We Were Soldiers - History and Film Guide
In teaching history at the university level, I have found it useful to use historically based films in upper level (junior / senior) courses. Over the years I have experienced substantial disapproval and resistance from some of my colleagues.
The typical assumption is that showing a feature film in class is a waste of valuable class time and will only result in "dumbing down" the course content.
I strongly disagree. Each film I use is preceded by a lecture addressing the society, location, time period, events, culture, and politics covered in the film.
Students are instructed about the “differences” between written history and historically based or connected film, as well as the meaning of bias, agenda, propaganda, motivation, and many other important terms which can be used to evaluate film, public events, political speeches and so forth.
The day before I screen the film, student’s are given a study guide and expected to read it carefully in preparation for the film. Based on the study guide question, they are expected to take notes during the film.
When the film is over we have a class discussion largely directed by student comments and questions. Then…then, they must write a five page essay about the film based on the questions provided.
So, to my mind the “lost” two hours of course time are more than made up for by the 2-4 hours they will spend crafting a grammatically correct, logically sound, well-written essay about historical events and how they are portrayed in modern cinema.
Using films builds and maintains student interest, requiring the essays strengthens their analytical, composition, and grammar skills, as well as their understanding of historical events and periods.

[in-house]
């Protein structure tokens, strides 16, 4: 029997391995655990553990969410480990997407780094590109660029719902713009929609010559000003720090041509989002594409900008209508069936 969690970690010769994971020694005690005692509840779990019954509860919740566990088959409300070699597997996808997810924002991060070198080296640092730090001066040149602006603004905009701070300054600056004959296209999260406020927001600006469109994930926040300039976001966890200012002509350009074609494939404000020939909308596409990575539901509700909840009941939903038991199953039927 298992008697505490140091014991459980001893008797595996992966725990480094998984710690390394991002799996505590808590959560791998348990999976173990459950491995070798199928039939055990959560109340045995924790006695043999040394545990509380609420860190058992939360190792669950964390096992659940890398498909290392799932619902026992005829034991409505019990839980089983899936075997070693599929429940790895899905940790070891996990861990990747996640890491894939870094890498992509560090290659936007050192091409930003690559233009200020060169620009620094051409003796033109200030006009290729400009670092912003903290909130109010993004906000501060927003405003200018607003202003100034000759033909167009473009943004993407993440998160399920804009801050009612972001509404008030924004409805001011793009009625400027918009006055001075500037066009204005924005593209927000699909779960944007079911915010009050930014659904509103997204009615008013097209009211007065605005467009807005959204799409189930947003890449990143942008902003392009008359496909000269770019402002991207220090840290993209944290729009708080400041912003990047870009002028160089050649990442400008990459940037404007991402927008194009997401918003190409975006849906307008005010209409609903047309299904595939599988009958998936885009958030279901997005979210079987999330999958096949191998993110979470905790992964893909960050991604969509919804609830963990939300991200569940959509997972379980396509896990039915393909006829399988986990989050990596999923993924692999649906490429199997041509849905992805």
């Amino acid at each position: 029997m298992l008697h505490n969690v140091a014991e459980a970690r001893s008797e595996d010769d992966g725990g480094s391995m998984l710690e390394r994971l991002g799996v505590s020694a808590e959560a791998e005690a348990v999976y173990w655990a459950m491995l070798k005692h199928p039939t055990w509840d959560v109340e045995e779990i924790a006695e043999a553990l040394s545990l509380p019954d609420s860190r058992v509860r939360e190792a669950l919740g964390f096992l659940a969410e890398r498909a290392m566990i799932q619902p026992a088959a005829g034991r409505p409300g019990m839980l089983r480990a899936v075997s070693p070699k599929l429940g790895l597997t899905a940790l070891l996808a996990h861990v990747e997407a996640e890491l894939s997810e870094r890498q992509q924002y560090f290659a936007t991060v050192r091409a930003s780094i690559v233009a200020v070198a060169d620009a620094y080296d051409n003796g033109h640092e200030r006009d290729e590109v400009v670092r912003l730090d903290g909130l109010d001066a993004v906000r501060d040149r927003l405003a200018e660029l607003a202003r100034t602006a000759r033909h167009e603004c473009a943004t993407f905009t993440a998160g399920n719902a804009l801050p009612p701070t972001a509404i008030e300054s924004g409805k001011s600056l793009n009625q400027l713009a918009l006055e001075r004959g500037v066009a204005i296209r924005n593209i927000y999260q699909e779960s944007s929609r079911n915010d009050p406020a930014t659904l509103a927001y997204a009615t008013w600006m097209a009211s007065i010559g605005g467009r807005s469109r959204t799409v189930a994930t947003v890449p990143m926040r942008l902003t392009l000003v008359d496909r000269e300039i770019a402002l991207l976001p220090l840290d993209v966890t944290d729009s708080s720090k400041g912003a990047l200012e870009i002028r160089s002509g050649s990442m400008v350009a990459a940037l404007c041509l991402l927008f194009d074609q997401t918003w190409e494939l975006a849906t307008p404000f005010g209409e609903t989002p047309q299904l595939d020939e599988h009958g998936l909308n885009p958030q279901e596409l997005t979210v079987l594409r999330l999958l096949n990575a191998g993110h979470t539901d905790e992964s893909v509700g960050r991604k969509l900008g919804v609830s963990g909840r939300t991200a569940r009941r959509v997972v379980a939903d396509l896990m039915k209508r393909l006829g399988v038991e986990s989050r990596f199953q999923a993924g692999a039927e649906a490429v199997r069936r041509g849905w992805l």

We Were Soldiers (2002)
Writers - Harold G, Moore and Joseph L. Galloway (book)
Stars - Mel Gibson, Madeleine Stowe, Greg Kinnear
The 2002 film dramatized the Battle of Ia Drang in November 1965, the first major engagement of United States military forces in Vietnam. It is based on the book We Were Soldiers Once… And Young by Lieutenant General (Ret.) Hal Moore and reporter Joseph L. Galloway, both of whom were at the battle.
The Battle of Ia Drang was one of the first major battles between the United States Army and the People's Army of Vietnam (PAVN) during the Vietnam War. The two-part battle took place between November 14 and November 18, 1965, at two landing zones (LZ's) northwest of Plei Me in the Central Highlands of South Vietnam. Representing the American forces were elements of the 1st Battalion, 7th Cavalry, the 2nd Battalion, 7th Cavalry, and the 1st Battalion, 5th Cavalry of the United States Army. Both sides suffered heavy losses and both claimed victory. The U.S. lost 234 dead, 242 wounded.
Lieutenant Colonel Hal Moore (Mel Gibson) comander of US forces going into Ia Drang; Sergeant Major Plummley; Joseph Galloway- reporter; Major. Bruce "Snakeshit" Crandall - helicopter pilot; Captain Ed W. "Too Tall" Freeman – helicopter pilots
1) What does the story/film reveal about the state of race relations in America in the mid-sixties? Does it matter if a person is among civilians or the military? If so, why?
2) What level of support is the American government giving the US military? Why does it matter whether President Johnson officially declares a state of emergency?
3) What does LTC Moore emphasize in his speech just before their departure? Does his speech reflect American ideals or historical or political development?
4) What disadvantages did the Gis face in battle against the Communist Vietnamese? What advabtages did the Vietnamese soldiers have?
5) What does the argument back at headquarters reveal about the military’s objectives, values, choices? (they discuss and attempt, twice, to pull Moore out of the battle)
6) What is the significance of the discussion between LTC Moore and Galloway, the reporter? What does it suggest about what the administration had planned and what the American people knew or were committed to? Will this difference impact the war?
7) What political, military, or moral points are being made in the scene when the battle is finally over and the reporters decend on the battle weary men with all their questions?
Epigraph: “We who have seen war, will never stop seeing….we will always hear the sound of screaming. So this is our story, for we were soldiers once, and young.”
The War in Vietnam
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